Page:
Title: Mons - Montes Hannoniae Metropolis. [on sheet with] Arras - Atrebatum, episcopalis et metropolitica Artesiae Civitas.
Cum Privilegio.

Date of the first edition: 1572.
Date of this map: 1612.

Copper engraving, printed on paper.
Size (not including margins): 320 x 485mm (12.6 x 19.09 inches).
Verso: Latin text.
Condition: Age-toned, good.
Condition Rating: A
References: Van der Krogt 4, #2829, St.2; Taschen, Br. Hog., p.61; Fauser, #9039 & #692

From: Civitates Orbis Terrarum, Liber Primus. Cologne, Petrus von Brachel, 1612. (Van der Krogt 4, 41:1.1(1612))

MONS

CARTOUCHE: Mons, or Bergen, capital of the Haunault.

COMMENTARY BY BRAUN: "It is said that Emperor Charlemagne made Mons his capital and granted it imperial privileges. And he is supposed to have taken its name from its setting, which is namely hilly. Mons has grown substantially in numbers of inhabitants and in buildings in a short space of time. From here, a lively trade is conducted with Frankfurt and Antwerp, above all is a sort of cloth that they call Saye and which is made in the many weaving workshops here. Thanks to its natural setting and its fortifications, it is an extremely secure city, surrounded on all sides by a moat and hence not easy to besiege."

The city of Mons lies on a slight hill beside the River Haine southwest of Brussels. Mons dates back to Roman times, when Caesar erected a military camp on one of its hills during the Gallic Wars. The historical centre gradually spread outwards around a monastery founded in the 7th century by the city's patron saint, Waltrude of Mons. To protect Mons from attack, the count of Hainaut has a castle erected on the top of the hill. Emphasis falls upon the fields and meadows surrounding the city, in reference to the productive local farming and livestock industries. Another sphere of economic activity was weaving; amongst the textiles manufactured in Mons was the famous green Saye, a woollen cloth that derived its name from southern England.

ARRAS

CARTOUCHE: Arras, episcopal city and capital of Artois.

COMMENTARY BY BRAUN: "This city is divided into two parts by its city walls, with one city assigned to the bishop, the other to the prince. Although the episcopal city is smaller, it is very beautiful and distinguished by the main church dedicated to the Virgin Mary; it also has a magnificent library of written and printed theological books. The other part of the city is characterized by broad streets, very well-appointed houses and a second large market. In this part lies the abbey of Saint-Vaast, an extremely wealthy monastery."

The city of Arras (Dutch: Atrecht) in northern France is shown here in side view and in volume III from a bird's-eye perspective. Since it lay for many centuries on the border between France and the Low Countries, it frequently changed hands. The episcopal city contains the church of Notre-Dame. The grander prince's city includes the Benedictine abbey of Saint-Vaast (B), founded in AD 667 and dedicated to the city's patron saint. The abbey played an important role in the High Middle Ages as a religious centre, with an important scriptorum producing liturgical and theological manuscripts. Distributed via the Benedictine network, these manuscripts can today be found all over Europe. To its right lies the Gothic town hall (A) with its 75-m-high bell tower, begun in 1463 in the Gothic style, surrounded by impressive market squares that reflect the city's lively trading activities. Arras conducted business above all with Flanders and gained importance as one of the chief centres of the tapestry industry, its tapestries becoming known in English as "arras" and in Italian as "arazzi".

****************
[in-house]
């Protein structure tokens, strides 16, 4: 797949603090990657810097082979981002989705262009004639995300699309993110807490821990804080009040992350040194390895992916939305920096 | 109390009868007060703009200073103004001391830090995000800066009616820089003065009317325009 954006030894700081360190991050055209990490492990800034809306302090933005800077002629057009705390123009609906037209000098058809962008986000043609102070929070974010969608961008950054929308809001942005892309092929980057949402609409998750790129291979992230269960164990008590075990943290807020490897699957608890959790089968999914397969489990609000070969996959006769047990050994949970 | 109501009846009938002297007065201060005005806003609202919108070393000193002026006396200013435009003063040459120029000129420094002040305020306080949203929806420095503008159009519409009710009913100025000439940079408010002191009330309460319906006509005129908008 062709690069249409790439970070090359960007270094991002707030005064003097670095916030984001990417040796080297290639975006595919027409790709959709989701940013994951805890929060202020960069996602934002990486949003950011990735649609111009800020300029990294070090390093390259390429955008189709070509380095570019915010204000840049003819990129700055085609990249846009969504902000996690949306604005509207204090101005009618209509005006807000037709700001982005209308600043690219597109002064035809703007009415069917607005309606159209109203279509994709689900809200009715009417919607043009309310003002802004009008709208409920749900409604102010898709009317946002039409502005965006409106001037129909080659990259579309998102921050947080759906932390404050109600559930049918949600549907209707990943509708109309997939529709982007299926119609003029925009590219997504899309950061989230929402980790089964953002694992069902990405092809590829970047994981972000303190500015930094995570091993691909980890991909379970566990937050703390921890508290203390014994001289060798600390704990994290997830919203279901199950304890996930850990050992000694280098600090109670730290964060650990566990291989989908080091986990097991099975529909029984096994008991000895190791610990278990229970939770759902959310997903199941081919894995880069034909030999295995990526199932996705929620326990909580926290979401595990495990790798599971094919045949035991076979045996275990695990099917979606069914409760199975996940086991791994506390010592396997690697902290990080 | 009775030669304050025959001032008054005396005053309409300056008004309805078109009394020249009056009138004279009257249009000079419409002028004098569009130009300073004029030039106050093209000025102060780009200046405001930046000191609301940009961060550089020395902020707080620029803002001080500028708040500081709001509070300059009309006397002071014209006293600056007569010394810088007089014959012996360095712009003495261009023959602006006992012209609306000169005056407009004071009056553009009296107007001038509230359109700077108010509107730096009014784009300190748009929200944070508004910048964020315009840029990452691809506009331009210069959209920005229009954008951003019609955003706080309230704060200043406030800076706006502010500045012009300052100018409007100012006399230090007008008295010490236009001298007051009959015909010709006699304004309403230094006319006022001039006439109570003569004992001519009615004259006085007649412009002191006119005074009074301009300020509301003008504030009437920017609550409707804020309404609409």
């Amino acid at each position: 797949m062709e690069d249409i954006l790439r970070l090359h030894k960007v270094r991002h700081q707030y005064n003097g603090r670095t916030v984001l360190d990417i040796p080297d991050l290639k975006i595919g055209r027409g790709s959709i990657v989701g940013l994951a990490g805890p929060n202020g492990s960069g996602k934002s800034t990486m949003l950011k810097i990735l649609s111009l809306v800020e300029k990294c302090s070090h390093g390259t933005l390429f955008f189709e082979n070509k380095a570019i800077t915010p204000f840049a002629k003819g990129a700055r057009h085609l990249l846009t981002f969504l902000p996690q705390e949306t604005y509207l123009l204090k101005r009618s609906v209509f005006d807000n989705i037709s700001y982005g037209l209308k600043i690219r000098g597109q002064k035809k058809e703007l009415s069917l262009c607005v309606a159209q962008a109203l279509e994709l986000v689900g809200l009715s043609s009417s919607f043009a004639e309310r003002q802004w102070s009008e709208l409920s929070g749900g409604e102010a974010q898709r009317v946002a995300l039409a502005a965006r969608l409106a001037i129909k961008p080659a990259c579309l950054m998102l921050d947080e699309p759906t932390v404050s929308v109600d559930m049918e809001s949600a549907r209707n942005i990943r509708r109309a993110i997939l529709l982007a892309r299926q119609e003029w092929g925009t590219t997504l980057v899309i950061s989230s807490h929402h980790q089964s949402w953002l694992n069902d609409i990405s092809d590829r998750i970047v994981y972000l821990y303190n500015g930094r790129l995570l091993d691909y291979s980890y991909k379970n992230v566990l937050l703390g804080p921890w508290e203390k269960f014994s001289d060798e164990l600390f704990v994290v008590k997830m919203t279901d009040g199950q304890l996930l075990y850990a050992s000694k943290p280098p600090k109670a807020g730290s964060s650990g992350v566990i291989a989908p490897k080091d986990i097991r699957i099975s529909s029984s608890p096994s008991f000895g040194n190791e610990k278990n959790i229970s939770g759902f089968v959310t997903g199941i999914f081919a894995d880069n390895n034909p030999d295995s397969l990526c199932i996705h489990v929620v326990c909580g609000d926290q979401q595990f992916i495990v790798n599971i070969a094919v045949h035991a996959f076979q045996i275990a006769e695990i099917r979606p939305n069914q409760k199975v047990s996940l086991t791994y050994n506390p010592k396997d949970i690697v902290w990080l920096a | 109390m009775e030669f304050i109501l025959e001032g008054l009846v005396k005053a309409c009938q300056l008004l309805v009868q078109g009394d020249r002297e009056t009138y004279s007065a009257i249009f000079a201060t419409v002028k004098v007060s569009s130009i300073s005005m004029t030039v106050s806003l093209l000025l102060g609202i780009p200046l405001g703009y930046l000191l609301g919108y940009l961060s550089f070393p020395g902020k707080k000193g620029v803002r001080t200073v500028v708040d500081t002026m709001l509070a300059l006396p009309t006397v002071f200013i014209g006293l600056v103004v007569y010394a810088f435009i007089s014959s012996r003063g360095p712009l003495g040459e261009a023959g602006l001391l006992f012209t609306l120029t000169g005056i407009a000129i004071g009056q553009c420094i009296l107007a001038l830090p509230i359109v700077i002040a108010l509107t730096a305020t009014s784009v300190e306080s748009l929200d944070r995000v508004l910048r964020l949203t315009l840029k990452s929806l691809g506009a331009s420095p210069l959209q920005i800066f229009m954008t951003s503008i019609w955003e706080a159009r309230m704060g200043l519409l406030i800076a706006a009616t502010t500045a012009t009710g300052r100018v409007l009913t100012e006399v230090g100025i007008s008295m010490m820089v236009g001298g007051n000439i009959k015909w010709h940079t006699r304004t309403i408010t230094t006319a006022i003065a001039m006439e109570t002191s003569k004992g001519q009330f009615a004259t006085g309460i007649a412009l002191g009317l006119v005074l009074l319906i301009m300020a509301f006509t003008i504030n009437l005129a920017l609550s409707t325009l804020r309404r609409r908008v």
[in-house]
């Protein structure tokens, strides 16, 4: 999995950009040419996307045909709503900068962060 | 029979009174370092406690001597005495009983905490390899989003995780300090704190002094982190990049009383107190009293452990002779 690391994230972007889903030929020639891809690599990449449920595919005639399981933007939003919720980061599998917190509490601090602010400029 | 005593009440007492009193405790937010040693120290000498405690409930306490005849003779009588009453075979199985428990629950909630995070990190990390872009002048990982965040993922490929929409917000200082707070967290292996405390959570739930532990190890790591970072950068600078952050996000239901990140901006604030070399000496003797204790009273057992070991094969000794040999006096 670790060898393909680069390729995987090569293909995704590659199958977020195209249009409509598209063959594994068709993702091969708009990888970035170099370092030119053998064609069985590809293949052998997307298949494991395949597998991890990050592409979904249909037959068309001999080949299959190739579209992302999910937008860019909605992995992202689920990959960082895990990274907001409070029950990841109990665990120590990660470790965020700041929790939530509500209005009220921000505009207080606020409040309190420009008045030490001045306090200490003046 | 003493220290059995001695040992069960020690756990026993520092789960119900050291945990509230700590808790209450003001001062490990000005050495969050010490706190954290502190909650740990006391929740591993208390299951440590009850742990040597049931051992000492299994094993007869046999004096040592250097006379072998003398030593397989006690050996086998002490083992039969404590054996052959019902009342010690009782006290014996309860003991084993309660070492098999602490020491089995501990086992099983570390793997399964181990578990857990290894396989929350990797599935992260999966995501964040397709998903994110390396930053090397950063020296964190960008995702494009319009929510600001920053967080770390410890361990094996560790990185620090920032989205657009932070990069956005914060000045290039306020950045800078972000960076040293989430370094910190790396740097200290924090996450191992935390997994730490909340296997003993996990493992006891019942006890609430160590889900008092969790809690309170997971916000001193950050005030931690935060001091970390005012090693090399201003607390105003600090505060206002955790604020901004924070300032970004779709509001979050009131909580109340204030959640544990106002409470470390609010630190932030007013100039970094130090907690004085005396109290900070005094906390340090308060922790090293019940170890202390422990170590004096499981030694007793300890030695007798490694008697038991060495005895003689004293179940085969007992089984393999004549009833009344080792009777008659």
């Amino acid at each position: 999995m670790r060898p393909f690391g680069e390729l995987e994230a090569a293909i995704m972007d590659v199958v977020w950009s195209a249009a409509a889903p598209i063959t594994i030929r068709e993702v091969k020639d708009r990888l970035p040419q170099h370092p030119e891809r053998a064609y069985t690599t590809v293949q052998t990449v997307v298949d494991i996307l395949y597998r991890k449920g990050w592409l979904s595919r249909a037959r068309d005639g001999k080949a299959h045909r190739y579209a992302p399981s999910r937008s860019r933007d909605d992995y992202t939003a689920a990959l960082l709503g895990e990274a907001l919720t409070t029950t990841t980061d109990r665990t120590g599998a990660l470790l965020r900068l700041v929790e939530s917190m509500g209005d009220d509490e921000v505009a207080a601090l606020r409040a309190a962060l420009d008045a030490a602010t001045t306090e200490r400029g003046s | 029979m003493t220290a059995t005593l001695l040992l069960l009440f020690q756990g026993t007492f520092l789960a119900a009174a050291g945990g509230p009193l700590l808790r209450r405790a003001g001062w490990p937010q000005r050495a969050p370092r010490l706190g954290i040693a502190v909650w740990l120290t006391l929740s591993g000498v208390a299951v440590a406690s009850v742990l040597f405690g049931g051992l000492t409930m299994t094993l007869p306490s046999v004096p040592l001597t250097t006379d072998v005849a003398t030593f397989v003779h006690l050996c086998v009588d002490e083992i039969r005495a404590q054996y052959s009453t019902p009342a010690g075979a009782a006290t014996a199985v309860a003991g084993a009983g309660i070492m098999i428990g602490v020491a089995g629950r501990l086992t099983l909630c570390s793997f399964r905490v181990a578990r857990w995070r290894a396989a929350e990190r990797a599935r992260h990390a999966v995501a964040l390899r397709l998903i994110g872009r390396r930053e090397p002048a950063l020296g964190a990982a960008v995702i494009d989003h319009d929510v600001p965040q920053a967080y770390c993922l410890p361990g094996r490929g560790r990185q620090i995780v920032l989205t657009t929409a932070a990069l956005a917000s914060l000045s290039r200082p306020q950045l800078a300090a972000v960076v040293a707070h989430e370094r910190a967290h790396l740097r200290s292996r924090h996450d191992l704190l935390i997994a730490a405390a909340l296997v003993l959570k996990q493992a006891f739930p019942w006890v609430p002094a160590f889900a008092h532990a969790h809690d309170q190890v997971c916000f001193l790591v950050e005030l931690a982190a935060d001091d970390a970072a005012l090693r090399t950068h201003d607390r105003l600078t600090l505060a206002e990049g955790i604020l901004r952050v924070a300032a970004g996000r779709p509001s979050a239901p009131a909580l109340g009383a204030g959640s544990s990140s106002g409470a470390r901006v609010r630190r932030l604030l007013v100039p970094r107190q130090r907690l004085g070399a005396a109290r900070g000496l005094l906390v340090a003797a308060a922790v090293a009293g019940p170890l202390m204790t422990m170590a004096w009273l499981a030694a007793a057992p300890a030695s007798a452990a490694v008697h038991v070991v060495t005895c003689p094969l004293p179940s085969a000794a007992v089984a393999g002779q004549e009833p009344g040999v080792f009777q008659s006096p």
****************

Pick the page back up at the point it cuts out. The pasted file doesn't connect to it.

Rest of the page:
Braun G. & Hogenberg F. and the Civitates Orbis Terrarum.

The Civitates Orbis Terrarum, or the "Braun & Hogenberg", is a six-volume town atlas and the greatest book of town views and plans ever published: 363 engravings, sometimes beautifully coloured. It was one of the best-selling works in the last quarter of the 16th century. Georg Braun wrote the text accompanying the plans and views on the verso. A large number of the plates were engraved after the original drawings of Joris Hoefnagel (1542-1600), who was a professional artist. The first volume was published in Latin in 1572, the sixth volume in 1617. Frans Hogenberg created the tables for volumes I through IV, and Simon van den Neuwel created those for volumes V and VI. Other contributors were cartographer Daniel Freese, and Heinrich Rantzau. Works by Jacob van Deventer, Sebastian Münster, and Johannes Stumpf were also used. Translations appeared in German and French.

Following the original publication of Volume 1 of the Civitates in 1572, seven further editions of 1575, 1577, 1582, 1588, 1593, 1599 and 1612 can be identified. Vol.2, first issued in 1575, was followed by further editions in 1597 and in 1612. The next volumes appeared in 1581, 1588, 1593, 1599 and 1606. The German translation of the first volume appeared from 1574 on and the French edition from 1575 on.

Several printers were involved: Theodor Graminaeus, Heinrich von Aich, Gottfried von Kempen, Johannis Sinniger, Bertram Buchholtz and Peter von Brachel, who all worked in Cologne.

Georg Braun (1541-1622)

Georg Braun was born in Cologne in 1541. After his studies in Cologne he entered the Jesuit Order as a novice. In 1561 he obtained his bachelor's degree and in 1562 his Magister Artium. Although he left the Jesuit Order, he studied theology, gaining a licentiate in theology.

Frans Hogenberg (1535-1590)

Frans Hogenberg was a Flemish and German painter, engraver, and mapmaker. He was born in Mechelen as the son of Nicolaas Hogenberg.

By the end of the 1560s Frans Hogenberg was employed upon Abraham Ortelius's Theatrum Orbis Terrarum, published in 1570; he is named as engraver of numerous maps. In 1568 he was bannend from Antwerp by the Duke of Alva and travelled to London, where he stayed a few years before emigrating to Cologne. There he immediately embarked on his two most important works, the Civitates published from 1572 and the Geschichtsblätter, which appeared in several series from 1569 until about 1587.

Thanks to such large scale projects as the Geschichtsblätter and the Civitates, Hogenberg's social circumstances improved with each passing year. He died as a wealthy man in Cologne in 1590.